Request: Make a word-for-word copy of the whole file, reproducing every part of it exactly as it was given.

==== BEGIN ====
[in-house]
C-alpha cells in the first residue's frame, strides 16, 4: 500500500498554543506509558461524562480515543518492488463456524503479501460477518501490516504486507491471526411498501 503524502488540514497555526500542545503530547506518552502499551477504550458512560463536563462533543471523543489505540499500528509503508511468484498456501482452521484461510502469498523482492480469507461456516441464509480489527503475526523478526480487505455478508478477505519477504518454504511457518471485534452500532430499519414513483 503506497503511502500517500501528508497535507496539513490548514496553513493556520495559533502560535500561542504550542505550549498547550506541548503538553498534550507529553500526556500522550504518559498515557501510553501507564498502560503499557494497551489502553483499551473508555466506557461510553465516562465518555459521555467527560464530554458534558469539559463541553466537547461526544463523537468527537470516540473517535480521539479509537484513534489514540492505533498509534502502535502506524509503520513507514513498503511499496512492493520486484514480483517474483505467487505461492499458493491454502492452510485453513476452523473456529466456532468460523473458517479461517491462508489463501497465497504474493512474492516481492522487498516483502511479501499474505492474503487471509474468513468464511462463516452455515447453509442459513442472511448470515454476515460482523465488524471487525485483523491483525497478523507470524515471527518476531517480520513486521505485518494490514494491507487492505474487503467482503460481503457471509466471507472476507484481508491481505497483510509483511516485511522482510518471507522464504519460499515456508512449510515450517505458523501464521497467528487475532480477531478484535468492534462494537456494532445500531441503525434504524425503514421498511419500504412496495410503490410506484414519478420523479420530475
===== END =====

[in-house]
C-alpha cells in the first residue's frame, strides 16, 4: 500500500498554543506509558461524562480515543518492488463456524503479501460477518501490516504486507491471526411498501 503524502488540514497555526500542545503530547506518552502499551477504550458512560463536563462533543471523543489505540499500528509503508511468484498456501482452521484461510502469498523482492480469507461456516441464509480489527503475526523478526480487505455478508478477505519477504518454504511457518471485534452500532430499519414513483 503506497503511502500517500501528508497535507496539513490548514496553513493556520495559533502560535500561542504550542505550549498547550506541548503538553498534550507529553500526556500522550504518559498515557501510553501507564498502560503499557494497551489502553483499551473508555466506557461510553465516562465518555459521555467527560464530554458534558469539559463541553466537547461526544463523537468527537470516540473517535480521539479509537484513534489514540492505533498509534502502535502506524509503520513507514513498503511499496512492493520486484514480483517474483505467487505461492499458493491454502492452510485453513476452523473456529466456532468460523473458517479461517491462508489463501497465497504474493512474492516481492522487498516483502511479501499474505492474503487471509474468513468464511462463516452455515447453509442459513442472511448470515454476515460482523465488524471487525485483523491483525497478523507470524515471527518476531517480520513486521505485518494490514494491507487492505474487503467482503460481503457471509466471507472476507484481508491481505497483510509483511516485511522482510518471507522464504519460499515456508512449510515450517505458523501464521497467528487475532480477531478484535468492534462494537456494532445500531441503525434504524425503514421498511419500504412496495410503490410506484414519478420523479420530475